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Should Parents Be Friends with Their Kids on Social Media?

The answer to this question about being friends with our kids probably depends on the personality and age of your child. Some parents and kids connect well via smart phone and others do not. According to Pew Research:

  • 53% are friends with their parents. This tends to work better when the child is between 12-14. By ages 15-21 it often feels “smothering” to them. Then, later as a young adult, it seems to feel OK again to them.
  • 47% are friends with their children on Facebook. This feels nice to the parent but it’s usually the reason many teens get off Facebook and on to other sites.
  • 41% are connected with people they have never met in person. Teens do this because it feels adventuresome, yet safe. They think, “After all, it’s only a screen.” Later, however, it often leads to LMIRL: Let’s Meet In Real Life, which can be dangerous territory.

Whatever the case, most parents can bank on one thing for sure: your child may befriend you on a social media site like Facebook or Instagram, but they likely have platforms where they use false identities you know nothing about. A parent may assume they know all about their teens, but they’d be shocked if they knew the total amount of personas their children actually use.

For example, consider “Finsta.” This is a fake Instagram persona, where teens can create a totally fraudulent identity and post things you may never know about. They might have five Snapchat accounts. Or, several Twitter accounts. Just know that if you and your child connect on one platform, that doesn’t mean it’s the only one they use. It may be helpful to talk about this with them, or even talk to one of their friends to naturally discover if there are any personas you don’t know about.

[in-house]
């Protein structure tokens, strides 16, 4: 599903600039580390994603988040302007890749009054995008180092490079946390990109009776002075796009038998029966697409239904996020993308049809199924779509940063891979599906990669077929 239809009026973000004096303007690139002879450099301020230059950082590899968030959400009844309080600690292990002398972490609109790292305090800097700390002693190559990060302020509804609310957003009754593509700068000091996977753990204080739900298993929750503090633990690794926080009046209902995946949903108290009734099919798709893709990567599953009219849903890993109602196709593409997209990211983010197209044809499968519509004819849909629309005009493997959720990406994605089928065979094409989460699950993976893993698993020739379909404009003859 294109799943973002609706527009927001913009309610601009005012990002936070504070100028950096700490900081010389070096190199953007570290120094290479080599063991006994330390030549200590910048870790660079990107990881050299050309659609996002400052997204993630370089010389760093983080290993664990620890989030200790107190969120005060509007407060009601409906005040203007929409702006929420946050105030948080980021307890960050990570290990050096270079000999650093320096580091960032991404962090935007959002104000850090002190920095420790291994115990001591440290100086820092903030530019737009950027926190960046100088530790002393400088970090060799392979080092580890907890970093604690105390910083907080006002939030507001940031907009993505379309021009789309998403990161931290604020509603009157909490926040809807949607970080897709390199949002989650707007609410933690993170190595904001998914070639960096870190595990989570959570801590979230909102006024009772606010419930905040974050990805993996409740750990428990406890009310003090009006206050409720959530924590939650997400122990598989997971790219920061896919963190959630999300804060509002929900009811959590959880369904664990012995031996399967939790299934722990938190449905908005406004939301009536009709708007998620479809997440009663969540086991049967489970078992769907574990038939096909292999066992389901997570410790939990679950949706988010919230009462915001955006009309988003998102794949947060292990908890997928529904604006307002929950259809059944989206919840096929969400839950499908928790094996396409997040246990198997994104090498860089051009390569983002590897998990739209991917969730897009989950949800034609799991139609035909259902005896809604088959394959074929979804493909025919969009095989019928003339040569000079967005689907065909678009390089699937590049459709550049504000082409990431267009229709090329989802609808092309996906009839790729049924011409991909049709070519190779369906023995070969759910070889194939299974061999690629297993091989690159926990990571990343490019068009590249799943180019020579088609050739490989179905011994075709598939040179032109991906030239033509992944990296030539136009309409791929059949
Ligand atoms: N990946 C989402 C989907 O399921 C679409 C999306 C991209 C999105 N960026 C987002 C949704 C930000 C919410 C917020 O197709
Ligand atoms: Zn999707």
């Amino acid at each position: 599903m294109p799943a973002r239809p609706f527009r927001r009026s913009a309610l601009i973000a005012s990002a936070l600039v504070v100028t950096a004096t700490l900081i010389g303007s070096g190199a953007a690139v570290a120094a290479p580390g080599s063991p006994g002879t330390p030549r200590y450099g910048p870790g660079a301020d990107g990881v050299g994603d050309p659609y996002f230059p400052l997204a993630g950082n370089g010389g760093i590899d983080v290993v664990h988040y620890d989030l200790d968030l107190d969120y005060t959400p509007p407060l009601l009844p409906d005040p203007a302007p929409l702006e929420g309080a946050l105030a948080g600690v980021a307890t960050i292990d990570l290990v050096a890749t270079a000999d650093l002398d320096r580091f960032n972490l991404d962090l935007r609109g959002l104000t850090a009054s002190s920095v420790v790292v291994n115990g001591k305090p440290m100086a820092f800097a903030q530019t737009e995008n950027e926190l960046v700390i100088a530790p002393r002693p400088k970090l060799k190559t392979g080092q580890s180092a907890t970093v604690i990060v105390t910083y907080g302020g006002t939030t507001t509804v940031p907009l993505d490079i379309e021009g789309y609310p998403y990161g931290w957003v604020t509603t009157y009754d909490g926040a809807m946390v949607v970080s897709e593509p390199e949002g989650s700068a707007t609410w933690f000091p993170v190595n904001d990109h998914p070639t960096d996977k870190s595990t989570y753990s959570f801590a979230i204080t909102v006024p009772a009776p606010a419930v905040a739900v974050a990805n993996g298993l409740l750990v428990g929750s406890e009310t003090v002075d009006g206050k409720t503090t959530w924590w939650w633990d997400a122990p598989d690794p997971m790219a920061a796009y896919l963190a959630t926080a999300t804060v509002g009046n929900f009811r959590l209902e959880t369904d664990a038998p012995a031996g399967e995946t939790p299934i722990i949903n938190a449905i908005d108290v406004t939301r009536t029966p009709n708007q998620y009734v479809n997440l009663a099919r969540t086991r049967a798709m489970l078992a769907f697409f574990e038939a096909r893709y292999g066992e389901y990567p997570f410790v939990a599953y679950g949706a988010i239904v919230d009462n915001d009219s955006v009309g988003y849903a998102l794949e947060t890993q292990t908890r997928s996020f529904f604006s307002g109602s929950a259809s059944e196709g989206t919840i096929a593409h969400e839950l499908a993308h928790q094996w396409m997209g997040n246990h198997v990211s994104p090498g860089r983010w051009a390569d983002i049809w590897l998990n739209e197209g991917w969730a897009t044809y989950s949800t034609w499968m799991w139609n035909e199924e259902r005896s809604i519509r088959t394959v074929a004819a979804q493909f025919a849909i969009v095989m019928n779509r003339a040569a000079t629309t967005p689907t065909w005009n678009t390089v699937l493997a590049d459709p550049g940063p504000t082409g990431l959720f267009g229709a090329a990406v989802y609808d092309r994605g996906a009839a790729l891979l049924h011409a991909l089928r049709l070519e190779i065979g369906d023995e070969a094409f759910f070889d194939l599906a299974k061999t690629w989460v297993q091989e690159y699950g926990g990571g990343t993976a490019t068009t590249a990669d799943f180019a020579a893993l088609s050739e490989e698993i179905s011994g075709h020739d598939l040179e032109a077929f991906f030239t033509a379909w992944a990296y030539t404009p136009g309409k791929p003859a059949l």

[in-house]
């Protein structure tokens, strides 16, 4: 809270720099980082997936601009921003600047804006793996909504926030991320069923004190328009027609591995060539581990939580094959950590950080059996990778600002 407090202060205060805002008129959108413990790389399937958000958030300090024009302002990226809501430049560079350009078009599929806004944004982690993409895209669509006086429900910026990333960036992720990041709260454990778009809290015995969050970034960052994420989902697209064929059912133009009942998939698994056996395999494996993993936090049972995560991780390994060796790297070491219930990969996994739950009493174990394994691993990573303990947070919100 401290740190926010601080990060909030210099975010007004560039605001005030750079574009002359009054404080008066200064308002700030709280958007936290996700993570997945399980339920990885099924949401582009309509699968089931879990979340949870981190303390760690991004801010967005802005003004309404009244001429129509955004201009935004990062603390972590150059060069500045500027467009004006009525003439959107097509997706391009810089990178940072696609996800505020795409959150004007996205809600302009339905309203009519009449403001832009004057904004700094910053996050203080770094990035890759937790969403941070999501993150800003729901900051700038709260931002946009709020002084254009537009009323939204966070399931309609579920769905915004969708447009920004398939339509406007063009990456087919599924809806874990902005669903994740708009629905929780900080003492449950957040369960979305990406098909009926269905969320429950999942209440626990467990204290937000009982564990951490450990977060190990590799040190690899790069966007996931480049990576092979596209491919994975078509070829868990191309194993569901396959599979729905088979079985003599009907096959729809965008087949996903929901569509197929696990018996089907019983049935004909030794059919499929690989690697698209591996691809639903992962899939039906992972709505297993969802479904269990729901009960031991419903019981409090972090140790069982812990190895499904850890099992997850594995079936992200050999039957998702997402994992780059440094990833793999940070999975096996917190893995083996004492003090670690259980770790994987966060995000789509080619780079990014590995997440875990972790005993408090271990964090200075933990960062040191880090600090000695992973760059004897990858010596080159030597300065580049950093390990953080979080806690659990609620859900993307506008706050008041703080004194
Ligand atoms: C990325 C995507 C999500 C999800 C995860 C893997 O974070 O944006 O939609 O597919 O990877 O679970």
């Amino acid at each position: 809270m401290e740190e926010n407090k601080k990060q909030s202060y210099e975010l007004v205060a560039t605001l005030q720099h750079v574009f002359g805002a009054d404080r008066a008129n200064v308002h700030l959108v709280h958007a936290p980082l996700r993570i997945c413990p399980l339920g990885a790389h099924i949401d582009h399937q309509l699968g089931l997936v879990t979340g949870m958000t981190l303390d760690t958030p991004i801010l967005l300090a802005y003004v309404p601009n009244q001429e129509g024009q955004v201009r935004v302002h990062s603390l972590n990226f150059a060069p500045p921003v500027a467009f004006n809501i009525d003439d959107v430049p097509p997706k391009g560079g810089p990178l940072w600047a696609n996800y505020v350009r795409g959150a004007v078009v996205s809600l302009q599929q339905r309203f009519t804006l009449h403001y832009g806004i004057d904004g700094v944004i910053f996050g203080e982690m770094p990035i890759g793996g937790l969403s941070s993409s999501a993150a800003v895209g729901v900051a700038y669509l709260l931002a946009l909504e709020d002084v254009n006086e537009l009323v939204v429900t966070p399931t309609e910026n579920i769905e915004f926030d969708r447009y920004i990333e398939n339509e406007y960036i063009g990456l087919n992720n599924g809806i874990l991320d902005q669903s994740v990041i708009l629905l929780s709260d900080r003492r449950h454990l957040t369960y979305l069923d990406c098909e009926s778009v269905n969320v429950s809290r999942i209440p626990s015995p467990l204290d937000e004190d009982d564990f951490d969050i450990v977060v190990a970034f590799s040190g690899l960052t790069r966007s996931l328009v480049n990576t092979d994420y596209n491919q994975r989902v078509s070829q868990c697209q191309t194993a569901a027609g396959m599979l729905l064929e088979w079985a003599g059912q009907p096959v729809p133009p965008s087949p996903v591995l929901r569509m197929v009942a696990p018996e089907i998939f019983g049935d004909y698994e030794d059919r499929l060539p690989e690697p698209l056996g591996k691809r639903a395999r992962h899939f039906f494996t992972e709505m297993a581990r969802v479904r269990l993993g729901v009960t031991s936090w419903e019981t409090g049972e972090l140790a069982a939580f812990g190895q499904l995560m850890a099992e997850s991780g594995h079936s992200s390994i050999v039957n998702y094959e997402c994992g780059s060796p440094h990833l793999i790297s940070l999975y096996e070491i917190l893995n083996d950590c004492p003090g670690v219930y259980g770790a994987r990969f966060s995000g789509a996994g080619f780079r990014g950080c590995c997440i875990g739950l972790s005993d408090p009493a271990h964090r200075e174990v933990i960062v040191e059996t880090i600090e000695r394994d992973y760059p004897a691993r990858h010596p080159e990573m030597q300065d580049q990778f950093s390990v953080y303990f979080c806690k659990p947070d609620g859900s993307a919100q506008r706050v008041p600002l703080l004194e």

I recently spoke to a parent who said that since she became “friends” with her daughter and son on social media sites, they have been guilty of “phubbing” her. Phubbing, as I’ve mentioned before, is the act of snubbing someone because a phone is in your hand. A person can snub someone standing right next to him or her, by merely staring down at the phone and not acknowledging their presence. This mother’s kids felt they didn’t need to talk to her in person as much. After all, they’d already updated her on their lives. Hmmm. Not what she was shooting for.

It’s up to us, adult leaders, to model and equip today’s emerging generation to embrace excellent people skills. While we do see a “new normal” due to phones, there are some timeless relationship skills—like acknowledging others, asking good questions, expressing gratitude, showing respect and courtesy—that must be taught. That is our job.

I may sound like an “old school” leader who’s just not up with the times. I contend, however, our kids need good leadership from us. Their phones can be helpful rather than damaging if we lead them intentionally.


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Should Parents Be Friends with Their Kids on Social Media?